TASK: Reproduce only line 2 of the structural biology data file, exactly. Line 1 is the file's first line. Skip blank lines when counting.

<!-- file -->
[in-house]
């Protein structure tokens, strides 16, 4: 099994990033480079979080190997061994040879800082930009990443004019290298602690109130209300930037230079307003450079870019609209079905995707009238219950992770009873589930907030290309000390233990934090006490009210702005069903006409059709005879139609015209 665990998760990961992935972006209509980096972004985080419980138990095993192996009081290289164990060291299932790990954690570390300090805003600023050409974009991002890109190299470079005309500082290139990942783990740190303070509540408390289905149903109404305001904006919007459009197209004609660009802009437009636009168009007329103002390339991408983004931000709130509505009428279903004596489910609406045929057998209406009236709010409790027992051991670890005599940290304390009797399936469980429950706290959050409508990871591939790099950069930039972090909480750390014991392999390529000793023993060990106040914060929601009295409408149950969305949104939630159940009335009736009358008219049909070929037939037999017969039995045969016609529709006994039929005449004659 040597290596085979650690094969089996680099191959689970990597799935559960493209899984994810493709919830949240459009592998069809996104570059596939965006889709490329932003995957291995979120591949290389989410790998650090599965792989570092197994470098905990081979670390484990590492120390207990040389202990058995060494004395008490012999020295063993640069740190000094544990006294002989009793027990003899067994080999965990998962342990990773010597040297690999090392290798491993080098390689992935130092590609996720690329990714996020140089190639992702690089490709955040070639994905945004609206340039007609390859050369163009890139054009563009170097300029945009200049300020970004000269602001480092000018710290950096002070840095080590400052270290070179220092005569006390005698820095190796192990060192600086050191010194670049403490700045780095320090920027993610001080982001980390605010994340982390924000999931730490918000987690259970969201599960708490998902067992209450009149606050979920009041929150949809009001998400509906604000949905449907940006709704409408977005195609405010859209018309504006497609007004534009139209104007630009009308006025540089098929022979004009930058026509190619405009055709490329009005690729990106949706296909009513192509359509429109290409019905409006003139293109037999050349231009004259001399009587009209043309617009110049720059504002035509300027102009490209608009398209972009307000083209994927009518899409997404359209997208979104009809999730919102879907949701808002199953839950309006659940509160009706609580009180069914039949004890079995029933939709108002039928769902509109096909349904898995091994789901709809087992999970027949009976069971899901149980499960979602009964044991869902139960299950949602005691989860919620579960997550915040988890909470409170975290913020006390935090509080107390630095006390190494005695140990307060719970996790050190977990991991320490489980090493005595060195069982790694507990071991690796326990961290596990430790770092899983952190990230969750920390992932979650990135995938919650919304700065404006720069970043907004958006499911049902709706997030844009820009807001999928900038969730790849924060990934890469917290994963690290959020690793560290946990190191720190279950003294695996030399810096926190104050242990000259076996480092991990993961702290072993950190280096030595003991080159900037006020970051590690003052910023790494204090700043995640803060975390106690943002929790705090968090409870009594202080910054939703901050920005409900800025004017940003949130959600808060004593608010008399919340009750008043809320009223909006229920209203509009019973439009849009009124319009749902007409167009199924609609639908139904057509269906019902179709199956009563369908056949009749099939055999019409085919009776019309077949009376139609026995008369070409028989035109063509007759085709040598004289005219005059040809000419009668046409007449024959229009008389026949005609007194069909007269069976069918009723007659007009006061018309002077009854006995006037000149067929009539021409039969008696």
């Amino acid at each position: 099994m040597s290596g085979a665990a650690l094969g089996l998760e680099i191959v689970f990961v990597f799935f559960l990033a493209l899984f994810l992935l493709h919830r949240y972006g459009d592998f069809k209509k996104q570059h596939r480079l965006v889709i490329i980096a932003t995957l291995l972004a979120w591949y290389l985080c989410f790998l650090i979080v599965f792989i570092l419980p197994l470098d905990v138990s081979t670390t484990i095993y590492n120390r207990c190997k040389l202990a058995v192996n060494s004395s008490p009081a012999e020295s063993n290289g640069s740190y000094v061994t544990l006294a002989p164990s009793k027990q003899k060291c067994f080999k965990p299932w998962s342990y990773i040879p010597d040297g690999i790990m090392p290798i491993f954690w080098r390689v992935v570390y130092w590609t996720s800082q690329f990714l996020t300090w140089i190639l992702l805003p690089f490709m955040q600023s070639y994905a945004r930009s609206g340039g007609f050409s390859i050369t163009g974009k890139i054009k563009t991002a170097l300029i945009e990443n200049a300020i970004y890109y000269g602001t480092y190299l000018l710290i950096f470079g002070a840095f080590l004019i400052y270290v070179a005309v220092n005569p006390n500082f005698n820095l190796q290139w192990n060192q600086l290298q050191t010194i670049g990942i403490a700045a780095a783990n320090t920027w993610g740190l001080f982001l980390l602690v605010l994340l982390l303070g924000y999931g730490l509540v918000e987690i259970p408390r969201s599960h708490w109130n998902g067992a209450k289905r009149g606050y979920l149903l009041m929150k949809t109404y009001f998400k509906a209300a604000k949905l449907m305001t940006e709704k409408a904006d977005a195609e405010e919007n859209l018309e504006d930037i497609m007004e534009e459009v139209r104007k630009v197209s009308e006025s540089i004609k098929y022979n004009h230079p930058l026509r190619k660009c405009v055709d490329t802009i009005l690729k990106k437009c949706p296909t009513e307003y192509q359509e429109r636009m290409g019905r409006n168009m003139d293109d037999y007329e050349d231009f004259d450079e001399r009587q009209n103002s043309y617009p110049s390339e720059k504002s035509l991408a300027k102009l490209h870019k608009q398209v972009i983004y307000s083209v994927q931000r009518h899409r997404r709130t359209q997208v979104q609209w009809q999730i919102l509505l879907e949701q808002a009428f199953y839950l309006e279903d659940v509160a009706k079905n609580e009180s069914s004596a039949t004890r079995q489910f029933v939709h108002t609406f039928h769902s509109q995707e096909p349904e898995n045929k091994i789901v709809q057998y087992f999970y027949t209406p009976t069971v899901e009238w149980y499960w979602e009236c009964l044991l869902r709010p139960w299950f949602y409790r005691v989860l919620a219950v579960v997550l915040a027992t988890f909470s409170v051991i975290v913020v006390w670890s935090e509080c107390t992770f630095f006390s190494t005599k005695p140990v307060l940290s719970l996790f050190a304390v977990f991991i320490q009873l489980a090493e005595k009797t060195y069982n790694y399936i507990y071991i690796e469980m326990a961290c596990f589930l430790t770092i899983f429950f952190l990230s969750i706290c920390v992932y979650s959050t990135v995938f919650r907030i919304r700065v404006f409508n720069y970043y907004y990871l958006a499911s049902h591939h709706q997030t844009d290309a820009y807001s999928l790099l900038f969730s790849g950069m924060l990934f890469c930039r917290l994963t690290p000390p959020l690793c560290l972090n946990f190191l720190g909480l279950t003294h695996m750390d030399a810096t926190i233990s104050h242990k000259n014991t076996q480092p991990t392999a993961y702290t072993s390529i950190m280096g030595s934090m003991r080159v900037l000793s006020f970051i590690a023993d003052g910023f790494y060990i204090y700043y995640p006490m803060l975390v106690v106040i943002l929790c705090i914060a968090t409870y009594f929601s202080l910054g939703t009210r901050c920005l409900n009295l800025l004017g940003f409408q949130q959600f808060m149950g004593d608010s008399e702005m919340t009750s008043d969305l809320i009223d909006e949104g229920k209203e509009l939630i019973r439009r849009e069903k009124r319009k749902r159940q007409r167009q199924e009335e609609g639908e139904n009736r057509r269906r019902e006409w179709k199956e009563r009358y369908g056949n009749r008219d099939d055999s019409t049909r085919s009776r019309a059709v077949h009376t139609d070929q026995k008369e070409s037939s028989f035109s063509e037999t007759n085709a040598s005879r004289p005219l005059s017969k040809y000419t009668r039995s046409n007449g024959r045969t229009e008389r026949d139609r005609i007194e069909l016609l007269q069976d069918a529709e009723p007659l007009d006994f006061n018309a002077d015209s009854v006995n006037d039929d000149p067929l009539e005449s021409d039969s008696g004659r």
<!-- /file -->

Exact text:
């Protein structure tokens, strides 16, 4: 099994990033480079979080190997061994040879800082930009990443004019290298602690109130209300930037230079307003450079870019609209079905995707009238219950992770009873589930907030290309000390233990934090006490009210702005069903006409059709005879139609015209 665990998760990961992935972006209509980096972004985080419980138990095993192996009081290289164990060291299932790990954690570390300090805003600023050409974009991002890109190299470079005309500082290139990942783990740190303070509540408390289905149903109404305001904006919007459009197209004609660009802009437009636009168009007329103002390339991408983004931000709130509505009428279903004596489910609406045929057998209406009236709010409790027992051991670890005599940290304390009797399936469980429950706290959050409508990871591939790099950069930039972090909480750390014991392999390529000793023993060990106040914060929601009295409408149950969305949104939630159940009335009736009358008219049909070929037939037999017969039995045969016609529709006994039929005449004659 040597290596085979650690094969089996680099191959689970990597799935559960493209899984994810493709919830949240459009592998069809996104570059596939965006889709490329932003995957291995979120591949290389989410790998650090599965792989570092197994470098905990081979670390484990590492120390207990040389202990058995060494004395008490012999020295063993640069740190000094544990006294002989009793027990003899067994080999965990998962342990990773010597040297690999090392290798491993080098390689992935130092590609996720690329990714996020140089190639992702690089490709955040070639994905945004609206340039007609390859050369163009890139054009563009170097300029945009200049300020970004000269602001480092000018710290950096002070840095080590400052270290070179220092005569006390005698820095190796192990060192600086050191010194670049403490700045780095320090920027993610001080982001980390605010994340982390924000999931730490918000987690259970969201599960708490998902067992209450009149606050979920009041929150949809009001998400509906604000949905449907940006709704409408977005195609405010859209018309504006497609007004534009139209104007630009009308006025540089098929022979004009930058026509190619405009055709490329009005690729990106949706296909009513192509359509429109290409019905409006003139293109037999050349231009004259001399009587009209043309617009110049720059504002035509300027102009490209608009398209972009307000083209994927009518899409997404359209997208979104009809999730919102879907949701808002199953839950309006659940509160009706609580009180069914039949004890079995029933939709108002039928769902509109096909349904898995091994789901709809087992999970027949009976069971899901149980499960979602009964044991869902139960299950949602005691989860919620579960997550915040988890909470409170975290913020006390935090509080107390630095006390190494005695140990307060719970996790050190977990991991320490489980090493005595060195069982790694507990071991690796326990961290596990430790770092899983952190990230969750920390992932979650990135995938919650919304700065404006720069970043907004958006499911049902709706997030844009820009807001999928900038969730790849924060990934890469917290994963690290959020690793560290946990190191720190279950003294695996030399810096926190104050242990000259076996480092991990993961702290072993950190280096030595003991080159900037006020970051590690003052910023790494204090700043995640803060975390106690943002929790705090968090409870009594202080910054939703901050920005409900800025004017940003949130959600808060004593608010008399919340009750008043809320009223909006229920209203509009019973439009849009009124319009749902007409167009199924609609639908139904057509269906019902179709199956009563369908056949009749099939055999019409085919009776019309077949009376139609026995008369070409028989035109063509007759085709040598004289005219005059040809000419009668046409007449024959229009008389026949005609007194069909007269069976069918009723007659007009006061018309002077009854006995006037000149067929009539021409039969008696």